The US Is Better Off Today
Unemployment Rate – When President Obama came to office the unemployment rate 7.8%. Today it is 4.9%.
Jobs – During George W. Bush's Presidency, the American economy gained 135,000 jobs a year. Under President Obama it has been more than 1.3m a year.
Incomes – After dramatic increases during the Clinton Presidency, incomes fell under President Bush. Incomes have once again risen under President Obama, and preliminary 2016 data suggest that median income for American families will be the highest in recorded history at the close of 2016.
Uninsured Rate – The rate of those without health insurance has dramatically declined in the Obama years and now stands at the lowest level ever recorded, 8.6%. At least 20 million Americans have gained insurance in recent years.
Annual Deficit – When President Obama came to office the annual deficit was $1.4 trillion. Today it is $616 billion.
Stock Market – When President Obama came to office the Dow was at 7,494. Today it is around 18,000 and is repeatedly reaching record highs.
Americans Are Safer Today
The question of “are we safer” is a bit harder to get at than the question of “are we better off.” We choose to look measures that have been raised by Donald Trump himself this year (often erroneously). We fully acknowledge that there may be other legitimate data sets that could be added to this section to help paint a fuller picture.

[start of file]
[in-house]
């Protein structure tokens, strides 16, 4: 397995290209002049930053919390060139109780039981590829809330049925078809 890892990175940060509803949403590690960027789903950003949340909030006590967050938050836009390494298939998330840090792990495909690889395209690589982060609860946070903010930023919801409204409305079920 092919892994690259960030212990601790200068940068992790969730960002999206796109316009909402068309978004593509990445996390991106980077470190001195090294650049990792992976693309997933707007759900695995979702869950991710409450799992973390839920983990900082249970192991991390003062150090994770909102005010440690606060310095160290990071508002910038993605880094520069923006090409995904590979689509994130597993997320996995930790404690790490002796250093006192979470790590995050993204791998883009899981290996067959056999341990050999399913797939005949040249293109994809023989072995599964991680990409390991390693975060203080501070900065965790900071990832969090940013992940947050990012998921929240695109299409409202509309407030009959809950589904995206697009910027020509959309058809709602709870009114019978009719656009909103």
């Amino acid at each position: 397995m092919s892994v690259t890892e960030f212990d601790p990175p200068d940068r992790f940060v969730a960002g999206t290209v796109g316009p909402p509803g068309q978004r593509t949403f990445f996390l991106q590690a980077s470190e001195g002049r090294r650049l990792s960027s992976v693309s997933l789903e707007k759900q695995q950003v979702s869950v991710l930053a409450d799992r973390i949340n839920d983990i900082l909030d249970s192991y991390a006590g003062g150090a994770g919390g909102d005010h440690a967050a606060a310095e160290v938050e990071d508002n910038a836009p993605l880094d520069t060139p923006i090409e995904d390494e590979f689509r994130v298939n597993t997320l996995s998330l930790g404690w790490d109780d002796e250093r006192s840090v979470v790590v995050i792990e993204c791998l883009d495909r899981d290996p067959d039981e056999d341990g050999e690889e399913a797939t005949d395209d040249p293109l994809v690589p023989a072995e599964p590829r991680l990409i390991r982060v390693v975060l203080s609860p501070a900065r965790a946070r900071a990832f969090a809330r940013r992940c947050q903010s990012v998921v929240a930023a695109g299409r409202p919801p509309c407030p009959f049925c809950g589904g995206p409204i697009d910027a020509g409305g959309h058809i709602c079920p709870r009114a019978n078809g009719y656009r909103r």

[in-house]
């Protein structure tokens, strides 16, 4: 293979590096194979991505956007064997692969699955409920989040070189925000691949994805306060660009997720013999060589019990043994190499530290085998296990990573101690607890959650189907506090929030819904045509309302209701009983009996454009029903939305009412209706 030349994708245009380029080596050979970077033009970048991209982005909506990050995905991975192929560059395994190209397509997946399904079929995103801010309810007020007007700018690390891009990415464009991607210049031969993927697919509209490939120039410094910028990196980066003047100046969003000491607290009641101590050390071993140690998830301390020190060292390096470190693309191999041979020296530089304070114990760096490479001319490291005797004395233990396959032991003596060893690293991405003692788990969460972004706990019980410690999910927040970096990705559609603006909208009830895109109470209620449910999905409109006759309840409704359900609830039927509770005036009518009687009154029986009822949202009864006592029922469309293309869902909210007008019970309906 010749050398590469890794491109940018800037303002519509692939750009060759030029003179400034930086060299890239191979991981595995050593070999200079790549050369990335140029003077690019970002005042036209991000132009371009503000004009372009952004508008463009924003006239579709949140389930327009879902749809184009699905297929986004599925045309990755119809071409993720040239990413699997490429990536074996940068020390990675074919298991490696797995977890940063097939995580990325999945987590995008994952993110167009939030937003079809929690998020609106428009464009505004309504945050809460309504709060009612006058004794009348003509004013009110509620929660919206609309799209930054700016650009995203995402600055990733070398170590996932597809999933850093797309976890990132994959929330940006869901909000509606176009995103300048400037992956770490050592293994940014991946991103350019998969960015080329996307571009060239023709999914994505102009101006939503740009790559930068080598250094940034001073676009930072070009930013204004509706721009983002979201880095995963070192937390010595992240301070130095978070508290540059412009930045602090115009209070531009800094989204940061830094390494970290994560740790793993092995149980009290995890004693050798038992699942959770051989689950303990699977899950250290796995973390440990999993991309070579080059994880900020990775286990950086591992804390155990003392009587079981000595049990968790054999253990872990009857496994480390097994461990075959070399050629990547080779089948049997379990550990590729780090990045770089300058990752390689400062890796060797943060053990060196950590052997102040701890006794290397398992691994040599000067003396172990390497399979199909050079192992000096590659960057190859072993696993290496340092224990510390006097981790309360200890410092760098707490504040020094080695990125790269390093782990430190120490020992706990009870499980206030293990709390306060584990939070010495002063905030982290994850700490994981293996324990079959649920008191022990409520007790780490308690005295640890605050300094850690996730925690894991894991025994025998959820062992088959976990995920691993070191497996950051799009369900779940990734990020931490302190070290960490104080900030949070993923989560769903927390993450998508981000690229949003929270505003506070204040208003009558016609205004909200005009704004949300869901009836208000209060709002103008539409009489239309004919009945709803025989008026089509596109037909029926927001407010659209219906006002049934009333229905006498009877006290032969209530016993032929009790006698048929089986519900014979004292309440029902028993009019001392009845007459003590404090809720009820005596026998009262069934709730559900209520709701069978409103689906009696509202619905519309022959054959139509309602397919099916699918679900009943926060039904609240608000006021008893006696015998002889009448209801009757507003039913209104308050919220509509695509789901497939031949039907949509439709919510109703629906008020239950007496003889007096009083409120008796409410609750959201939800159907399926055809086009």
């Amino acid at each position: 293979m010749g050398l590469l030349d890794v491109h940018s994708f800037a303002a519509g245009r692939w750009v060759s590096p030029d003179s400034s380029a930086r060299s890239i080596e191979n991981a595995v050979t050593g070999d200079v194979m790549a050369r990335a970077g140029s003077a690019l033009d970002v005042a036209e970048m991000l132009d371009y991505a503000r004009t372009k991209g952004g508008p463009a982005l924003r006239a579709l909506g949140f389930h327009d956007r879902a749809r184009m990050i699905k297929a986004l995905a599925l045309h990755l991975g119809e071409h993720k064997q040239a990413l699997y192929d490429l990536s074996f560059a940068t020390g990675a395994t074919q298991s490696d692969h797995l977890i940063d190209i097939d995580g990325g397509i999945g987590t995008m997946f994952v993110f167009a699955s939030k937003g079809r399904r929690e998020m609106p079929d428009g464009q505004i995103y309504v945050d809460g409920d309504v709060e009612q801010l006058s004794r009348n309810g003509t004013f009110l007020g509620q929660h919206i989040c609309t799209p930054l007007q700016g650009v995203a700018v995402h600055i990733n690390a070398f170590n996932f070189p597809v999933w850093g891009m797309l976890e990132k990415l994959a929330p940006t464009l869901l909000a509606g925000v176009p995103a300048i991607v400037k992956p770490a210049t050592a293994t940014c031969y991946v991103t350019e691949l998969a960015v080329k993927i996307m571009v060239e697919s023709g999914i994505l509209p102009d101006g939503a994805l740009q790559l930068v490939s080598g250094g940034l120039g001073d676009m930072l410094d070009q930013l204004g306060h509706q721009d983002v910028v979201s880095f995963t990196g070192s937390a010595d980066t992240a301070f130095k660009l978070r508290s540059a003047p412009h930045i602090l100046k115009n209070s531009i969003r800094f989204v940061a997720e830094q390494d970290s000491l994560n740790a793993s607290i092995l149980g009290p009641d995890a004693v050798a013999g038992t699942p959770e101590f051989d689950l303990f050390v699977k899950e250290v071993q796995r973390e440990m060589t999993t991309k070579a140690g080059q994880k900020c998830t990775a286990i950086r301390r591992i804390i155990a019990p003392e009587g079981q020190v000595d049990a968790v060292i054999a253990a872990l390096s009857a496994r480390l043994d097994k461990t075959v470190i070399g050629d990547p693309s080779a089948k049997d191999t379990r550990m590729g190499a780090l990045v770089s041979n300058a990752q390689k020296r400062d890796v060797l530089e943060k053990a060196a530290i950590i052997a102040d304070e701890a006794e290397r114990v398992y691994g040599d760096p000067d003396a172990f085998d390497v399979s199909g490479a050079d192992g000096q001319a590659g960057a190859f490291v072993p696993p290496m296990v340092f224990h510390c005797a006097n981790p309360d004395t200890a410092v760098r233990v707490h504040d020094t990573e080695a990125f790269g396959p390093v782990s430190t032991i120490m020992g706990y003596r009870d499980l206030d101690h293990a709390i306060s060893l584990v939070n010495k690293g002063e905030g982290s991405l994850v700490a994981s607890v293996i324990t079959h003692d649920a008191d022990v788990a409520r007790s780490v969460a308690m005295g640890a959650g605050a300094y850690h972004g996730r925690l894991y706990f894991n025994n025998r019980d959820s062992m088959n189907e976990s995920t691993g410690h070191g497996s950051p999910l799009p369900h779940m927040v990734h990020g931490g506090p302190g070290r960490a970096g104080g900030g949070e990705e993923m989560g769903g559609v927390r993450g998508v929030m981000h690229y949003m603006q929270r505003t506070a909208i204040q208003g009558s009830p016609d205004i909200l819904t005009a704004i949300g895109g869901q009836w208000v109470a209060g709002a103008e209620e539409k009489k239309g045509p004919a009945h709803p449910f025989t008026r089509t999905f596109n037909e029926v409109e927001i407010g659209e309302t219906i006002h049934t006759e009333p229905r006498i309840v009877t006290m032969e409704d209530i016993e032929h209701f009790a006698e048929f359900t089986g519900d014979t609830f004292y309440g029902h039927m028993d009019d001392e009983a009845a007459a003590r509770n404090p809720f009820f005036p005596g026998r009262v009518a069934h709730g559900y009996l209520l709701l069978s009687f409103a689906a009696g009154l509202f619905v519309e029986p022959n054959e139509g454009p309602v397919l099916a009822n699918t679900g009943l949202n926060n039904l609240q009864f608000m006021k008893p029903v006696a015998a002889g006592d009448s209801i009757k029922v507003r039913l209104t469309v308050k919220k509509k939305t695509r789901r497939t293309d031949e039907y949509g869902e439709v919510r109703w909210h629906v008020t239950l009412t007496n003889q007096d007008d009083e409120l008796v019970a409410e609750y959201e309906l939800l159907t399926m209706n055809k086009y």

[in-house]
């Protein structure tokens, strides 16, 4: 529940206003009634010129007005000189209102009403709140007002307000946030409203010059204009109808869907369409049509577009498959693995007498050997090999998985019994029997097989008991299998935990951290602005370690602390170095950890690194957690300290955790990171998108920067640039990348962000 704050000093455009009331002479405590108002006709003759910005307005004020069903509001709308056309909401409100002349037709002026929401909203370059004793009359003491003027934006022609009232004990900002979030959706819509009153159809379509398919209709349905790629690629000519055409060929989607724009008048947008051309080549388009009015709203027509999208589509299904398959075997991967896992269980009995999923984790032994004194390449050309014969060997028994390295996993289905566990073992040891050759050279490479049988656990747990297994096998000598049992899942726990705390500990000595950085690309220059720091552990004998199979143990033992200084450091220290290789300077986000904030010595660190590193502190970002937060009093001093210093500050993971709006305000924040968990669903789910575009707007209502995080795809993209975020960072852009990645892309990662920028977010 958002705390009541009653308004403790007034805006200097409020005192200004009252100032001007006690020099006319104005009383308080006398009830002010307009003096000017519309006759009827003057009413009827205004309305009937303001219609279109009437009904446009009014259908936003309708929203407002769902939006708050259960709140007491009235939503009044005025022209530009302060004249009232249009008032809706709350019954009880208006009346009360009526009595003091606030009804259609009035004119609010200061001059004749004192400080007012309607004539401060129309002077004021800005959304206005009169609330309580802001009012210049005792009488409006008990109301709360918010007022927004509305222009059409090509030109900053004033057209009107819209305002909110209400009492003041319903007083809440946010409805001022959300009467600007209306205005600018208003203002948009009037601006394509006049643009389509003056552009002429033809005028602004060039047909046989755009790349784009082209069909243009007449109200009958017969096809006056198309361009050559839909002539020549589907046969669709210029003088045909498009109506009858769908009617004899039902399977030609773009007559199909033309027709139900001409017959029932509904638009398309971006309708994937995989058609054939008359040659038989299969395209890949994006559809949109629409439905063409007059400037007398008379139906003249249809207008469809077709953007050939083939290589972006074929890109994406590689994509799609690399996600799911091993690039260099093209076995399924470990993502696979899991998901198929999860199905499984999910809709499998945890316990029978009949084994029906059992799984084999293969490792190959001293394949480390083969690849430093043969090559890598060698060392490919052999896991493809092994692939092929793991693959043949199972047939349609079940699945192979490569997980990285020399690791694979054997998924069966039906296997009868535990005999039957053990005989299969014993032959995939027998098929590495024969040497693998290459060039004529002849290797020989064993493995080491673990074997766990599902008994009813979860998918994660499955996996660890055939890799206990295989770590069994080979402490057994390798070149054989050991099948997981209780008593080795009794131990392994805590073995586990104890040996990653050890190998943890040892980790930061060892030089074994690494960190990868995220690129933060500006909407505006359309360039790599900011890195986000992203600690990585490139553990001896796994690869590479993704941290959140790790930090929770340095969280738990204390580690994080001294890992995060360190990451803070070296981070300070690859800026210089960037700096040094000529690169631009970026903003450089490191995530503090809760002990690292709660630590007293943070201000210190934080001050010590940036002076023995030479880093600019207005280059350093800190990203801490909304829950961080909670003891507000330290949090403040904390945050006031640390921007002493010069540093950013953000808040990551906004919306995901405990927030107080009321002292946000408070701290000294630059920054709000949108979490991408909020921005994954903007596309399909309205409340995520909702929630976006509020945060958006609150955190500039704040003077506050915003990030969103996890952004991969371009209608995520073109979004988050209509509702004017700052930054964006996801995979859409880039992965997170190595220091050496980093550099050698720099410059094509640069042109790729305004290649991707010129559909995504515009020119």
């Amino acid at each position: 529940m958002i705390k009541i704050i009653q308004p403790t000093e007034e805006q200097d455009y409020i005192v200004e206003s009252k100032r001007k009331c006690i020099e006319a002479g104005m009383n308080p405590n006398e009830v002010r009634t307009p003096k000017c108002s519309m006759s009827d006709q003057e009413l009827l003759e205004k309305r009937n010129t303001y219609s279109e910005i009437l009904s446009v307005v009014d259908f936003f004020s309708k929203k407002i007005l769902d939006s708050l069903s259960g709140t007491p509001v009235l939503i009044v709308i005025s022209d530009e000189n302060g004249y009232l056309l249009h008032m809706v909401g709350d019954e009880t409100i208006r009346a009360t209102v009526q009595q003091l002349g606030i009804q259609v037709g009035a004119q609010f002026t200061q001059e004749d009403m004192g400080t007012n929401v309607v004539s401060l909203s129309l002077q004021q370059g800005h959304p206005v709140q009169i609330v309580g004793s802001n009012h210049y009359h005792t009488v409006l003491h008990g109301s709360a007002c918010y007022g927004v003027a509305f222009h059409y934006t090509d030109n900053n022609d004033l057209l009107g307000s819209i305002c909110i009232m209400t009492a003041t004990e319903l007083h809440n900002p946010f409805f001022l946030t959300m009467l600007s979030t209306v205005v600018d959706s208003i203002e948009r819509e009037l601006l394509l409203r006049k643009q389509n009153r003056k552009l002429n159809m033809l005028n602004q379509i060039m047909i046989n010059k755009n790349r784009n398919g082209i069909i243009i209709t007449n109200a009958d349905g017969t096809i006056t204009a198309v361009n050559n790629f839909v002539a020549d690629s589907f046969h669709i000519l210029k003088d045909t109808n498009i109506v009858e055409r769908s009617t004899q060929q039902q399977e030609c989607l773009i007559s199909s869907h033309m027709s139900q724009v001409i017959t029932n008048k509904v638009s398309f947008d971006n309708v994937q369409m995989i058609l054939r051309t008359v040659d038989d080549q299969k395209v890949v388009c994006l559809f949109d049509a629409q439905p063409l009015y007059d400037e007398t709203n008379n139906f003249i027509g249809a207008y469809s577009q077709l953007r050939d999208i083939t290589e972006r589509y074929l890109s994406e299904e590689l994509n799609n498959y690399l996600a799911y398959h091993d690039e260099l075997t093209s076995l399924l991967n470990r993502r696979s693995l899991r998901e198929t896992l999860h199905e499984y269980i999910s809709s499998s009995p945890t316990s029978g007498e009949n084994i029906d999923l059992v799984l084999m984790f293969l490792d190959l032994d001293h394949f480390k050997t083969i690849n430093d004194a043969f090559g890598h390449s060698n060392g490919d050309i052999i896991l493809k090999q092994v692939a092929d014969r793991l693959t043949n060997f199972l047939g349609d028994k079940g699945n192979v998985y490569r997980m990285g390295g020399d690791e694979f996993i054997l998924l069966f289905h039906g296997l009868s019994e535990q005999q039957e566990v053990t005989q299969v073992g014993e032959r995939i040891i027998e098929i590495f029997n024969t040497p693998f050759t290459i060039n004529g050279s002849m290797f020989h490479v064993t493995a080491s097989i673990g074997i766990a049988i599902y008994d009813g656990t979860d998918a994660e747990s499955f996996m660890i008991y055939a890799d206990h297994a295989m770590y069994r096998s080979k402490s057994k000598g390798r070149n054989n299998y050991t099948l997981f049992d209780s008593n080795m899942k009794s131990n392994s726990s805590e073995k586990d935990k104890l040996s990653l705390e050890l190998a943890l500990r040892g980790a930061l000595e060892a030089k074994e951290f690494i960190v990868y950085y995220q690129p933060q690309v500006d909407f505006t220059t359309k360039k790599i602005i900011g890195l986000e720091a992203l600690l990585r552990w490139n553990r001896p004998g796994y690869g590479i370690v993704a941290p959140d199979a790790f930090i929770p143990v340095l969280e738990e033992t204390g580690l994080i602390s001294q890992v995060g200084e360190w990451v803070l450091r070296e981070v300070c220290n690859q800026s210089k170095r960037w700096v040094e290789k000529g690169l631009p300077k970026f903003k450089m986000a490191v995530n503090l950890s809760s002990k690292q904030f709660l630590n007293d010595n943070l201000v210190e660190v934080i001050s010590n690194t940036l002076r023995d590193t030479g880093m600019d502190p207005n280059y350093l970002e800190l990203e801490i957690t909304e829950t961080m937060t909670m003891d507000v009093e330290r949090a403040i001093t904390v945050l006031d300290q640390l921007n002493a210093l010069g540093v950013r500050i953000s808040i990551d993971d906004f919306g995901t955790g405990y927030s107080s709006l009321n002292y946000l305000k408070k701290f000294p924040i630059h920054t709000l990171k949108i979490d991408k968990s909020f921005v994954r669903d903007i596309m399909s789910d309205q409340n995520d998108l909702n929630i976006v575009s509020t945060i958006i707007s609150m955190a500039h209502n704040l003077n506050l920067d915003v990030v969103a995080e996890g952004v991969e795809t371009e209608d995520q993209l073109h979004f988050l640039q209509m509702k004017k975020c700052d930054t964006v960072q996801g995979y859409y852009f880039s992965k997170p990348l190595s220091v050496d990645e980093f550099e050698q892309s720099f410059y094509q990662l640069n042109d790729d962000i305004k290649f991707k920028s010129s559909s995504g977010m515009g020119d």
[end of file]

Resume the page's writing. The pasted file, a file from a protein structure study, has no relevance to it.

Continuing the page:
Two things stood out in the section: by most measures, the Obama Presidency has experienced the lowest levels of crime and violence ever recorded; the large flows of undocumented immigrants into the US we witnessed during the Bush Presidency has not been replicated in the Obama years, and there are now fewer undocumented/unauthorized immigrants in the US than there were in 2008.
Crime Rate – During the Bush Presidency, the violent crime rate was 476 violent crimes per 100,000 people (average of each year). During Obama's Presidency the violent crime rate has been 387 incidents per 100,000 people.
Americans Killed By Terrorists – During the Bush Presidency, 3006 Americans were killed by terrorists, an average of 376 deaths per year. During the Obama Presidency, 91 Americans have been killed by terrorists, an average of 12 per year.
Police Killed In the Line of Duty – During the Bush Presidency, 437 police officers were killed in the line of duty, an average of 55 per year. During the Obama Presidency, 344 police officers have been killed in the line of duty, an average of 49 per year. The Obama Presidency has seen the fewest police officers killed on duty during any Presidency since records began to be kept in the early 1960s.
Flow of Unauthorized Immigrants into US – During the Bush Presidency, the US gained an average 400,000 net new unauthorized immigrants each year. During the Obama Presidency, the average yearly rate is below zero, as there are fewer unauthorized immigrants in the country today than when President Obama took office.